“REWIND THIS!” (SXSW Movie Review)
Partway through director Josh Johnson’s VHS doc, Alamo Drafthouse programmer Lars Nilsen explains, in his summation, culture hasn’t yet reflected on the impact of the dead (or not so) format. That impact, when looked at historically is where REWIND THIS! shines. Filmmakers like Frank Henenlotter, Charles Band, JR Bookwalter and Roy Frumkes (who very humorously hates the format), whose movies lived and found audiences on VHS, offer fantastic context and insight on being at the forefront. Anecdotes about shining to tapes before studios and the early days of sell-through prices make for great stories, while arguments about just what VHS did for low budgets, both on the distribution and filmmaking ends, are just a few buzz words away from sounding incredibly similar to the current pro-talk for digital revolution.
In that sense, REWIND THIS! offers compelling looks at how pioneering it all was. Giving cinematic power to the powerless and creating a whole new way to watch and rewatch films (and boobs and head explosions) for fans. One section of the film is dedicated to homegrown monster movie maker Rocky Nelson, who’s a spitfire of DIY attitude. It’s inspiring, warming and intensely funny when he points straight at the audience and spouts, “don’t listen to your mom when she tells you not to make monster movies!” Later, it’s as much warming to hear VISITOR Q actress Shôko Nakahara credit her career and own cinephilia to the wide reach of VHS.
With so much enthusiasm, it’s also great to see Johnson including those views that are less celebratory. Some find the collecting side awash in nostalgia as the quality, although charming, is terribly inferior. Even filmmakers like the aforementioned Frumkes and Henenlotter, realize the significance, but hold no particular affection.
To that end, much of the affection and big laughs come from the collectors and those keeping the faith. Programmers, archivists, video store owners and fans all gush over the refusal to put VHS to rest. The best reason—especially for horror fans and video artists—being all that never made its way to DVD and some of these forgotten films that hold true treasure or time capsule quality. They also a cite a love of personality a single tape can hold; the ability to see what friends have taped over and over, the moments so continuously watched that the tape is wearing.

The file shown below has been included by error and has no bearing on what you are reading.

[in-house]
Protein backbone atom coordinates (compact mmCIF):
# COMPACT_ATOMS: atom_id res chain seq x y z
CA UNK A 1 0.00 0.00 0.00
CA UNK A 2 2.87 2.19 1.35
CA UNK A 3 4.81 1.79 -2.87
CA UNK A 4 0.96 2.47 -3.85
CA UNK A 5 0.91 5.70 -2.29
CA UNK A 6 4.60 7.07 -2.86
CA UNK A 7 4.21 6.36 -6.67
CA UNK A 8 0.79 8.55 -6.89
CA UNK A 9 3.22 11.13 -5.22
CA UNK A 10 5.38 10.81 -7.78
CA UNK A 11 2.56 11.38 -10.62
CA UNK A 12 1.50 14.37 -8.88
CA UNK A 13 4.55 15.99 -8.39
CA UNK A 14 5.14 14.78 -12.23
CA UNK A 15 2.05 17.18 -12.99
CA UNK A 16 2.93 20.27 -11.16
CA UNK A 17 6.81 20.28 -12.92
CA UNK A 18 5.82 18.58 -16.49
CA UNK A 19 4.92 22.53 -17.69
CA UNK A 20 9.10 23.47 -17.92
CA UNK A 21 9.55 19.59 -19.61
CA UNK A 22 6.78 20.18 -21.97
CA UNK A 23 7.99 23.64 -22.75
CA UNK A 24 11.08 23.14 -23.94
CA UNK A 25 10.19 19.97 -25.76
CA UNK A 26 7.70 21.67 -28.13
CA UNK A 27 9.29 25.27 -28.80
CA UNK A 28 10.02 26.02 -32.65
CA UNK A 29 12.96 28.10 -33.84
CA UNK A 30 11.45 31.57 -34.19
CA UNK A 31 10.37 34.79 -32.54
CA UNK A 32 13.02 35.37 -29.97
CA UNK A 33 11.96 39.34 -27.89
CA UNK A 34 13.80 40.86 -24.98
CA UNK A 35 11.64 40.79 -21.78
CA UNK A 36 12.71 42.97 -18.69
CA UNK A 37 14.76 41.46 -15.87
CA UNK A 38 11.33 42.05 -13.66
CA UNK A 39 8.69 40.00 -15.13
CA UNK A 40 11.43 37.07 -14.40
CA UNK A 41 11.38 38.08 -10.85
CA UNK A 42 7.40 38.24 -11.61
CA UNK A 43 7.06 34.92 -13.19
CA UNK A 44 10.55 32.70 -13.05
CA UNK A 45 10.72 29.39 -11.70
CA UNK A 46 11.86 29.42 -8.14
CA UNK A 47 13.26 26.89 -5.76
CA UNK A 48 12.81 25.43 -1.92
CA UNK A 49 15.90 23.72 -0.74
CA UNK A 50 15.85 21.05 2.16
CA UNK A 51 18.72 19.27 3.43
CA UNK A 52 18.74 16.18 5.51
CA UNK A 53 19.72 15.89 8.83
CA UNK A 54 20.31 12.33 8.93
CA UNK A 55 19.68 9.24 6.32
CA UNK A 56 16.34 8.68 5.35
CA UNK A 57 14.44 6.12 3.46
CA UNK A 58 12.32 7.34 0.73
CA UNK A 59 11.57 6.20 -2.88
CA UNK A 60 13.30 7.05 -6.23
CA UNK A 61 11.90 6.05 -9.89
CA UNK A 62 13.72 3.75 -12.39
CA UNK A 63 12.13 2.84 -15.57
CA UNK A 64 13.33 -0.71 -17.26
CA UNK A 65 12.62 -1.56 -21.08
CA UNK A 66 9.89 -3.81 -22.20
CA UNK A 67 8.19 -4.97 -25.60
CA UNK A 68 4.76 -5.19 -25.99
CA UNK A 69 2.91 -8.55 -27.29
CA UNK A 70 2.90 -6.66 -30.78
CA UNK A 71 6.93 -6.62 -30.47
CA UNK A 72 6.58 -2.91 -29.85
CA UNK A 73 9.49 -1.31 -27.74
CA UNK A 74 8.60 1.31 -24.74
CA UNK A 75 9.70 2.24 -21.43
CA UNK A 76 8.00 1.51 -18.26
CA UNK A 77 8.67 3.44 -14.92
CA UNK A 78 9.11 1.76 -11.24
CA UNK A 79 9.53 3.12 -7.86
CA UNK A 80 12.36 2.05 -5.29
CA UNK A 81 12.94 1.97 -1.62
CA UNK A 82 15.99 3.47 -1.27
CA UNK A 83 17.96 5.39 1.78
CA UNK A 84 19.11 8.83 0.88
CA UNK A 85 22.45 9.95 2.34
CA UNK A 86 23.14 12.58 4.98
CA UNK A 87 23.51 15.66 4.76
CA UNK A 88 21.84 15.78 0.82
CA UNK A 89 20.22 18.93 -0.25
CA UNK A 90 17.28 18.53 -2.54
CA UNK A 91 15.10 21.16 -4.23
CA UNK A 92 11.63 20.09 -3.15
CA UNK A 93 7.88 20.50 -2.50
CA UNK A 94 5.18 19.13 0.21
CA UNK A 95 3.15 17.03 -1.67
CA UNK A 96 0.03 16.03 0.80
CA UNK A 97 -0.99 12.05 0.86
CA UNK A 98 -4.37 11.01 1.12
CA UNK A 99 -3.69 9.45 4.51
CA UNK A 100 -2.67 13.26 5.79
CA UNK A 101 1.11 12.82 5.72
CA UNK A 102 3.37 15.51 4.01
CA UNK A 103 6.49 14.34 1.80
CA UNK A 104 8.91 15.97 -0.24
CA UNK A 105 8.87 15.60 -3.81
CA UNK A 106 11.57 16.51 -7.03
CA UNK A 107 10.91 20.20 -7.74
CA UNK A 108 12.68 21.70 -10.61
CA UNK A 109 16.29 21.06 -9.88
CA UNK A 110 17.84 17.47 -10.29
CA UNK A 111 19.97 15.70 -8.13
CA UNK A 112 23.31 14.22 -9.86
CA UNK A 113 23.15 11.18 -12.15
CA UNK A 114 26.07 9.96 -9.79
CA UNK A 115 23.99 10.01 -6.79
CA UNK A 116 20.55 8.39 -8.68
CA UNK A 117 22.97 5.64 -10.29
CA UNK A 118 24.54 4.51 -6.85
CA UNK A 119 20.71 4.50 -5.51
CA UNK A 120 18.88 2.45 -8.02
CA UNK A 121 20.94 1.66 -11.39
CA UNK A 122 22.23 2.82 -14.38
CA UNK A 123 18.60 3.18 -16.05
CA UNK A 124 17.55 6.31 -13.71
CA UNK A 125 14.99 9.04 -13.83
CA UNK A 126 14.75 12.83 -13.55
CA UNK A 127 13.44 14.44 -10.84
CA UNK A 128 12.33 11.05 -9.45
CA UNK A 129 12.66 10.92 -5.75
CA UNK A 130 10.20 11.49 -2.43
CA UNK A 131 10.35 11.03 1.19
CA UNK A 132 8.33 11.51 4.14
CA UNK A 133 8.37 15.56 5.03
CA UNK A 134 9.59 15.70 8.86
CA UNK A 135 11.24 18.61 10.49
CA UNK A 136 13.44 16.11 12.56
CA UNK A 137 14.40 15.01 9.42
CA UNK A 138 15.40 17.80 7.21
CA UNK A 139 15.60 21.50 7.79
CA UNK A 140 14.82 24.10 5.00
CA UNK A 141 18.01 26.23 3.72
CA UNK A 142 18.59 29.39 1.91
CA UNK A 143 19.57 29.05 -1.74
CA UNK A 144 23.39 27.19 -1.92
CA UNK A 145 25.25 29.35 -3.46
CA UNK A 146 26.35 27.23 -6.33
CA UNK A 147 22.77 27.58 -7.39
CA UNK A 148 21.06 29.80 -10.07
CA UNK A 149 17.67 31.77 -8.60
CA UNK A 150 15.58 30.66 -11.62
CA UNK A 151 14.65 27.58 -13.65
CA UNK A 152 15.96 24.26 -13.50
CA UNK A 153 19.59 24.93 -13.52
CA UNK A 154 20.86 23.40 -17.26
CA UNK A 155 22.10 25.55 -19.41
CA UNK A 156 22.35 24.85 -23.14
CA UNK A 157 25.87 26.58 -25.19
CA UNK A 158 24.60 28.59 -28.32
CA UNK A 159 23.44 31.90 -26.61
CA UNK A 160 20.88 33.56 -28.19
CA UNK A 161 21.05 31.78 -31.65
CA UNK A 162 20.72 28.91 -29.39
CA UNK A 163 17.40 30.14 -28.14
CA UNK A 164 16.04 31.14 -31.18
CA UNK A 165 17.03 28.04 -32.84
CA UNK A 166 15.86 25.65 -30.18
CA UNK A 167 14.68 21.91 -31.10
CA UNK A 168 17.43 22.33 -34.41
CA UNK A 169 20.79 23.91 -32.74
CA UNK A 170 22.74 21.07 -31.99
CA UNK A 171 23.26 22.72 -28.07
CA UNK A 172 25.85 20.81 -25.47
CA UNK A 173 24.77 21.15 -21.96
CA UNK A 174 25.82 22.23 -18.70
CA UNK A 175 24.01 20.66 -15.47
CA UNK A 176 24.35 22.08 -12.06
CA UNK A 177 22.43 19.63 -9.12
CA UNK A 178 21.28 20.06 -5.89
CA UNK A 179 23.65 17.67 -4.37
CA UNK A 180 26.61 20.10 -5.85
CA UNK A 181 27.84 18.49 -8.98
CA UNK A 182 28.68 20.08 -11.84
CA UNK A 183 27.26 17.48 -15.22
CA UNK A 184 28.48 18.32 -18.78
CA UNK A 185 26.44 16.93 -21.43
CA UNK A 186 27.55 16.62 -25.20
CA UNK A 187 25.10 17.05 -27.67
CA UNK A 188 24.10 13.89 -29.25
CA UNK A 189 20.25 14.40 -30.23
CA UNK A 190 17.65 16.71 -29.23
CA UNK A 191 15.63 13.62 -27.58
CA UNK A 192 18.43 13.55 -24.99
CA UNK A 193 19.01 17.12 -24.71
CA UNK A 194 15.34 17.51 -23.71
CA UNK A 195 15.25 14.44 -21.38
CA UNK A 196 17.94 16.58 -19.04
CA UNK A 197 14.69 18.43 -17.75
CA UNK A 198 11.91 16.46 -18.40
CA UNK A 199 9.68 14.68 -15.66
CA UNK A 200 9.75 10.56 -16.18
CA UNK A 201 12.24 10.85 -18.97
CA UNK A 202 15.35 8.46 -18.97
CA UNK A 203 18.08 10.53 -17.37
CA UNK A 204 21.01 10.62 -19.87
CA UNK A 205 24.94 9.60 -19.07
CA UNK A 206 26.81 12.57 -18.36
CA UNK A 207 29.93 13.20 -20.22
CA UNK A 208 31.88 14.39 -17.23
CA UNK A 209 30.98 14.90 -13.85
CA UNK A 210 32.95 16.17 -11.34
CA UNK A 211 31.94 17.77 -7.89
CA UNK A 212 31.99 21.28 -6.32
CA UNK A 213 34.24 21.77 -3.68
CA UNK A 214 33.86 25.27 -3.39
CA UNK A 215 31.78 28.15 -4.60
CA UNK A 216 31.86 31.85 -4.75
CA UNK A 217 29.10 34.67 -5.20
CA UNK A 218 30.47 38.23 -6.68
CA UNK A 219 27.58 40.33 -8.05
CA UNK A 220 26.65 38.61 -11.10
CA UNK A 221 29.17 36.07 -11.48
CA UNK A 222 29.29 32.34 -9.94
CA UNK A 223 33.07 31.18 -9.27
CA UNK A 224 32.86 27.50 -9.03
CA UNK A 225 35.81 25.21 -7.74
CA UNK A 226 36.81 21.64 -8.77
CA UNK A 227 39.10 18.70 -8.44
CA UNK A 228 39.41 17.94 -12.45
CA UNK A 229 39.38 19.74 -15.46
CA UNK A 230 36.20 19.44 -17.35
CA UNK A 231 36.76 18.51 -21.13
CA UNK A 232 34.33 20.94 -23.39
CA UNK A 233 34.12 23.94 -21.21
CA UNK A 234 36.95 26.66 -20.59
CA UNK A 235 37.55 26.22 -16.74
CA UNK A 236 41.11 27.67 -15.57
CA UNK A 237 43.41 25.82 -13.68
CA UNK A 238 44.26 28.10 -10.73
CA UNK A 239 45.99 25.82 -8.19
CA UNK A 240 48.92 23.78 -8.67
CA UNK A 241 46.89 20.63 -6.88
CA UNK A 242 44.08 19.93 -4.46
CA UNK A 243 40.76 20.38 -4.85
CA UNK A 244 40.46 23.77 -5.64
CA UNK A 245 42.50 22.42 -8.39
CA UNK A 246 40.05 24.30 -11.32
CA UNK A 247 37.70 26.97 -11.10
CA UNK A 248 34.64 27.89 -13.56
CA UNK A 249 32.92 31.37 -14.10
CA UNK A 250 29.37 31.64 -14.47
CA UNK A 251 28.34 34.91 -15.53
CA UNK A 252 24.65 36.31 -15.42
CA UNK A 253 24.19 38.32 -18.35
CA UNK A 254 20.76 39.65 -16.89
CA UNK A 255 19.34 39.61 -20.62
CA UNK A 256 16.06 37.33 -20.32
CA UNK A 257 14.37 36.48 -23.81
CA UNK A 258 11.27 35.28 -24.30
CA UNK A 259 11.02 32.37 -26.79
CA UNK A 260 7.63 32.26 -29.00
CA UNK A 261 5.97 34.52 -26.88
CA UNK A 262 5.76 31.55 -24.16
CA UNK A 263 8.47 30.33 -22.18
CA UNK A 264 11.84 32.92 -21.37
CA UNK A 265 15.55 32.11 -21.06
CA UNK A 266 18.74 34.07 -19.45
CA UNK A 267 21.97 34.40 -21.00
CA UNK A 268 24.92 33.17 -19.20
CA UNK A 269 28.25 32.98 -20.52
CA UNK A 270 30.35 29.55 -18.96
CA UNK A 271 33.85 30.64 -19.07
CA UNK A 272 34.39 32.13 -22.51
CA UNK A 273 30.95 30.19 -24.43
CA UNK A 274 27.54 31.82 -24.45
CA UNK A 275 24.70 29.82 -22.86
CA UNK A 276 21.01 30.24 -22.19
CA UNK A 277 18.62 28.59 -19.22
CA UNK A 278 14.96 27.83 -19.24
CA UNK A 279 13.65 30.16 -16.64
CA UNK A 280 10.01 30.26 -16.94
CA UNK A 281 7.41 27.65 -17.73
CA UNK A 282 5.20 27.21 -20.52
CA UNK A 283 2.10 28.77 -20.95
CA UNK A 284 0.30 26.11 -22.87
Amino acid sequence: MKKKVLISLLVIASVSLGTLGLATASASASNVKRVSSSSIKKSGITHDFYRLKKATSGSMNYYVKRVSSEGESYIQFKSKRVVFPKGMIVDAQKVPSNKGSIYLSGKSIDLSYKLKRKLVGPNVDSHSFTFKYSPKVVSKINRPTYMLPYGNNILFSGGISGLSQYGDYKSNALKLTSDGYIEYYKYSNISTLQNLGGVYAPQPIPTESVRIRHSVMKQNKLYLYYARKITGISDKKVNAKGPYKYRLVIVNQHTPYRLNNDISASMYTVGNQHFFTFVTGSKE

There’s more, as the film examines the rise of tape trading, the Adult Entertainment industry’s adoption of video and its impact, and a rural town’s store that still rents cassettes (and will have VHS hungry viewers with their jaw on the floor). It’s a lot to pack in, and REWIND THIS! seems to have organically found its topics, rather than any kind of hard structure. This leads to a bit of a languid pace and may see too much on the fandom/collecting side of things. However, those bits are certainly some of the most entertaining, as well as real displays of dedication.
This entire doc is, in fact, a display of dedication and one that’s entirely earned. VHS brought movies to your house, dominated the market for far longer than DVD or Blu-ray ever will and was an early portrait of many currently relevant points (both good and bad) that still hang over home entertainment. It’s these explorations that reveal the format entirely worthy of historical document, and REWIND THIS! feels like a good start.